Watch live as Nobel winners ponder the future of biology at Schrödinger at 75

Five Nobel Prize-winners and some of the world’s most brilliant science minds are speaking at the Schrödinger at 75 – the Future of Biology meeting, organised by Trinity College Dublin on Wednesday September 5 and Thursday September 6This stellar international meeting honours and takes its inspiration from an iconic moment in history that changed the course of science when Erwin Schrödinger delivered his paradigm-shifting What is Life? lectures in Trinity in 1943.

You can watch the whole event live (from 9:00 am to 6:15 pm on both days) by tuning in here: https://youtu.be/d1oG3dSfnRE

Back in 1943, the basis of heredity was the urgent unsolved question of its day. But after speaking of an ‘aperiodic crystal’ to describe what genes are made of, Schrödinger’s lectures had a tremendous influence on the development of molecular biology, including a major influence on James Watson and Francis Crick’s discovery of DNA’s double helical structure. That opened the door to huge scientific progress, with a billion and one secrets slowly prised from DNA and the genes that had previously been shrouded.

A letter from Francis Crick, outlining the impact that Erwin Schrödinger’s 'What if life?' lectures had on his paradigm-shifting DNA-based discovery. Image credit: Dublin Institute of Advanced Studies archives.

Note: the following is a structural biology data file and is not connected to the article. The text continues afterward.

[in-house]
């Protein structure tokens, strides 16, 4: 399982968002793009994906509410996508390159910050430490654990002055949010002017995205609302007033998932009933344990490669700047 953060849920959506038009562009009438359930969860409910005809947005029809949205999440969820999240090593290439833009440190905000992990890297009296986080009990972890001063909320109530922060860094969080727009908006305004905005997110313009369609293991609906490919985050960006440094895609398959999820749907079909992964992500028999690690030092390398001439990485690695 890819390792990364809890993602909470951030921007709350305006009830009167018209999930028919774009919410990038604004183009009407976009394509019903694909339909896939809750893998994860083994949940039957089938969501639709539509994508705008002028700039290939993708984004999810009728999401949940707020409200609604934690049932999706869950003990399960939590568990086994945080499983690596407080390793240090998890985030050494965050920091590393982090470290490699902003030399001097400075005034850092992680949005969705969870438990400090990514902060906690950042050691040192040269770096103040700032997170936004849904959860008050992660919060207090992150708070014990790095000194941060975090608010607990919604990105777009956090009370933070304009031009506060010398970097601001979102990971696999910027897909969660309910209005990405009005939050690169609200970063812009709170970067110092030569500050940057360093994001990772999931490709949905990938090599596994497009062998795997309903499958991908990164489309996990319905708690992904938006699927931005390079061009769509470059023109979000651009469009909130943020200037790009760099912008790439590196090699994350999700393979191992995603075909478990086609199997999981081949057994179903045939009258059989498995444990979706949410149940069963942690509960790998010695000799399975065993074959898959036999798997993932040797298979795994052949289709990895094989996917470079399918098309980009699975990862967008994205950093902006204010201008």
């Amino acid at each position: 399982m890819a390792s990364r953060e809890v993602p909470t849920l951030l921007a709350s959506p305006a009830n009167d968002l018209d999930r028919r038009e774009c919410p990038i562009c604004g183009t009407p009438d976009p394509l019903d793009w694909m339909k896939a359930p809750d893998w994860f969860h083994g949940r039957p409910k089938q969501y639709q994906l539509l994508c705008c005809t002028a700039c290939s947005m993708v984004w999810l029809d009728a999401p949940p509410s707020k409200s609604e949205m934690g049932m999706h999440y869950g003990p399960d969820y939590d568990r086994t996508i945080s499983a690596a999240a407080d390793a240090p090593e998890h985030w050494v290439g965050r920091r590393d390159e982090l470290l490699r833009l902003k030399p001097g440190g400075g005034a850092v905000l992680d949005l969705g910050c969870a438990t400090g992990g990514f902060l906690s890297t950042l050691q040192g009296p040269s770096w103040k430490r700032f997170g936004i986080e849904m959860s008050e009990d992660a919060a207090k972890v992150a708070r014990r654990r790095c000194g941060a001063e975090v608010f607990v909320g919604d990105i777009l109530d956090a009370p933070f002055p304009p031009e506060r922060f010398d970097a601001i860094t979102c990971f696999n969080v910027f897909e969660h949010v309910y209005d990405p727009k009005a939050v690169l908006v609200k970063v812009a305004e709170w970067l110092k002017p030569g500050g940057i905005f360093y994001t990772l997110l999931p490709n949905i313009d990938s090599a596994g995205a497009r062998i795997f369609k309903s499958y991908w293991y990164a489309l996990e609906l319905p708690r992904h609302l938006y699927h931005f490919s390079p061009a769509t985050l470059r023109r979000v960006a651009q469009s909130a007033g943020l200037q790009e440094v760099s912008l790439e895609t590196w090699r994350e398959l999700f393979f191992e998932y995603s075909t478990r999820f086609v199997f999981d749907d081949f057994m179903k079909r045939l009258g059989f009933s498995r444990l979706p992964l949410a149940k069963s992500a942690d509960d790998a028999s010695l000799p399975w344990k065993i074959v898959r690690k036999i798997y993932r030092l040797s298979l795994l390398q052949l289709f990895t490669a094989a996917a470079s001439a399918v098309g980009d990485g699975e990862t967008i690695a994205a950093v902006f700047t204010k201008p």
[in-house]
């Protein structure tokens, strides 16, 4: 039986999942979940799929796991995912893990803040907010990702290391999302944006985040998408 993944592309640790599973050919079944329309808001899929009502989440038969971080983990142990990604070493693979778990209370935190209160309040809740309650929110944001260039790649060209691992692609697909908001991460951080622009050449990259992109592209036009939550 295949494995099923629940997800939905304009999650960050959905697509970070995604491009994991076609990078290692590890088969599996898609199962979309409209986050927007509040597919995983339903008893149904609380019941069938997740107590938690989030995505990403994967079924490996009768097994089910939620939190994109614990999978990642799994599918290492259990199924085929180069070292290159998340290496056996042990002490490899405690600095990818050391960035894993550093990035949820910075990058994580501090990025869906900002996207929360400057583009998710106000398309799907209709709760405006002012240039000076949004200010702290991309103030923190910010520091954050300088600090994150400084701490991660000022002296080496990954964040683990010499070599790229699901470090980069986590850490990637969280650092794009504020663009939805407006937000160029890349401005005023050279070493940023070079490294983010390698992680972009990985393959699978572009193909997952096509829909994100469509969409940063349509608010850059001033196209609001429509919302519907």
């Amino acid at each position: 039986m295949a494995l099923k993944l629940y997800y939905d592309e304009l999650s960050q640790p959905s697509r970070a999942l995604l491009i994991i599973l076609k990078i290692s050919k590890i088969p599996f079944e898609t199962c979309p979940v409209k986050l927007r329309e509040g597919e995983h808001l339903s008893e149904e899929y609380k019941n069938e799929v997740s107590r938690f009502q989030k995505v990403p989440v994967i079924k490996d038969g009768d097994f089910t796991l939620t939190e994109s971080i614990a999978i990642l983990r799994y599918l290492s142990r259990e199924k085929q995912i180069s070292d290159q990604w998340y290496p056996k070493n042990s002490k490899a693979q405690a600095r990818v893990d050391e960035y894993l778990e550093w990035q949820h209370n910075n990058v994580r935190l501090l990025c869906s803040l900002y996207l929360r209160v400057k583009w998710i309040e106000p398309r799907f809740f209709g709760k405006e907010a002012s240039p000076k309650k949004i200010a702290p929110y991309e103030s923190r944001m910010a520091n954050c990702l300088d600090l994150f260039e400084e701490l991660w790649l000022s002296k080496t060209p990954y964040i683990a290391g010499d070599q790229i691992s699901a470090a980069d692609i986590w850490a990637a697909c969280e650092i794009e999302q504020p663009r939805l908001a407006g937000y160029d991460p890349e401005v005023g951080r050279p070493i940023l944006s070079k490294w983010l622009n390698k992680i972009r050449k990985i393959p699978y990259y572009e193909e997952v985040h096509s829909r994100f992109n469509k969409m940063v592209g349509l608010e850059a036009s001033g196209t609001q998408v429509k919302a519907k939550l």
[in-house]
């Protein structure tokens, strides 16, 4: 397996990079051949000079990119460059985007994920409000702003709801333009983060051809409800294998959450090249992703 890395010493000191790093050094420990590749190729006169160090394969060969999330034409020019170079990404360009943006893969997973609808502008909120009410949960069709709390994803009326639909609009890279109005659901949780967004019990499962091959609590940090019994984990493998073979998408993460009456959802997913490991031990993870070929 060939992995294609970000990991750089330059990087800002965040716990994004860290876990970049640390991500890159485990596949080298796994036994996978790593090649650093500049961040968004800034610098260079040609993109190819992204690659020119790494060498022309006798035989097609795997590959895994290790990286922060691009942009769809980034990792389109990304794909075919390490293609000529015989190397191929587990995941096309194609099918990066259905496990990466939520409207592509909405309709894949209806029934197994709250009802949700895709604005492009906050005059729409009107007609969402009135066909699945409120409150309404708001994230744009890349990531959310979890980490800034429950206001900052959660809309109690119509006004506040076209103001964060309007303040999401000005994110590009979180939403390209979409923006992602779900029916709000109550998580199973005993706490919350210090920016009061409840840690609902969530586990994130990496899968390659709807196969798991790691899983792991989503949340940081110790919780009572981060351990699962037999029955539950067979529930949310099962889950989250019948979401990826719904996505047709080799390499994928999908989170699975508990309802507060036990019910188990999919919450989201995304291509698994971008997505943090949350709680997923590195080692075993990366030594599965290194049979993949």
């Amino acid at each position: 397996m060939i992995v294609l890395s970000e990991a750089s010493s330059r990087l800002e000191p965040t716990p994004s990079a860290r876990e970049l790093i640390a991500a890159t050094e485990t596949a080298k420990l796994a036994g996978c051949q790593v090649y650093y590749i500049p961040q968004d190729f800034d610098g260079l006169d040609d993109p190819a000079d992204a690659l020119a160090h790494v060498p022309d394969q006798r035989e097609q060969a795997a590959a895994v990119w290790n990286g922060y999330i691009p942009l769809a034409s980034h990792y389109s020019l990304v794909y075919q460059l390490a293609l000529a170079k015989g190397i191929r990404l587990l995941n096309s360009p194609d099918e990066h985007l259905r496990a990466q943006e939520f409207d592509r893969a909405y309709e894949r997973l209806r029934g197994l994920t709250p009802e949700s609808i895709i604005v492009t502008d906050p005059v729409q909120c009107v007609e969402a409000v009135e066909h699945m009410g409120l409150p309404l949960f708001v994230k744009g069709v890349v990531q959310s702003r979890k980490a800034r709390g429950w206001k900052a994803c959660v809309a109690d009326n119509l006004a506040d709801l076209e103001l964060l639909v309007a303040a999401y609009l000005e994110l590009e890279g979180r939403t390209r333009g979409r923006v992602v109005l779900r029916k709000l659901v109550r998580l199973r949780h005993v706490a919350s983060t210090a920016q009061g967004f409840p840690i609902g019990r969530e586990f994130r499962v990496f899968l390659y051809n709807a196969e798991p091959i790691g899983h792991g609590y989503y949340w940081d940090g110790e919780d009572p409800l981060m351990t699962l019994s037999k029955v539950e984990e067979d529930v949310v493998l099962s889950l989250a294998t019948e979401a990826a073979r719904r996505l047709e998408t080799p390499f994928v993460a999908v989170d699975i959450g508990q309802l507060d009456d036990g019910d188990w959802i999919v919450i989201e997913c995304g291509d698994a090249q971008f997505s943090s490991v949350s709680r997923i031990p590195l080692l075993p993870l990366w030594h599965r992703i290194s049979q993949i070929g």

Fast-forward 75 years and the burning issues of science today are on the agenda, with the world-leading scientists whose work will shape its future set to outline their personal thoughts of what the future may hold across a suite of sub-disciplines within the field of biology. Among the topics to be addressed are the basis of the mind and consciousness, ageing, gene editing, synthetic biology, bioenergetics and the origin of life.

Chair of Biochemistry at Trinity College Dublin, Professor Luke O’Neill, is one of the organisers of this unique event.

He said: “We are delighted to be marking the 75th anniversary of the famous ‘What is Life?’ lectures given by Erwin Schrödinger in Trinity College Dublin in 1943, and have gathered together some of the brightest minds working on some of the biggest questions to stir the scientific melting pot. We are excited to hear the personal thoughts of so many modern-day scientific luminaries, and It is our great hope that this meeting and the seeds it sows will ensure Dublin will once again be remembered for shaping future work on that most important of all questions: What is Life?”

Professor Luke O'Neill opens the meeting.

Over 20 talks will take place across the two days, featuring Nobel Prize-winners Bernard Feringa (The Future of Chemistry), John O’Keefe (The Future of the Brain), Michael Rosbash (The Future of Fruit Fly and Circadian Biology), Susumu Tonegawa (The Future of Learning and Memory) and Ada Yonath (The Future of Structural Biology).

Professor John O'Keeffe, Nobel Prize winner, delivers his talk on The Future of the Brain.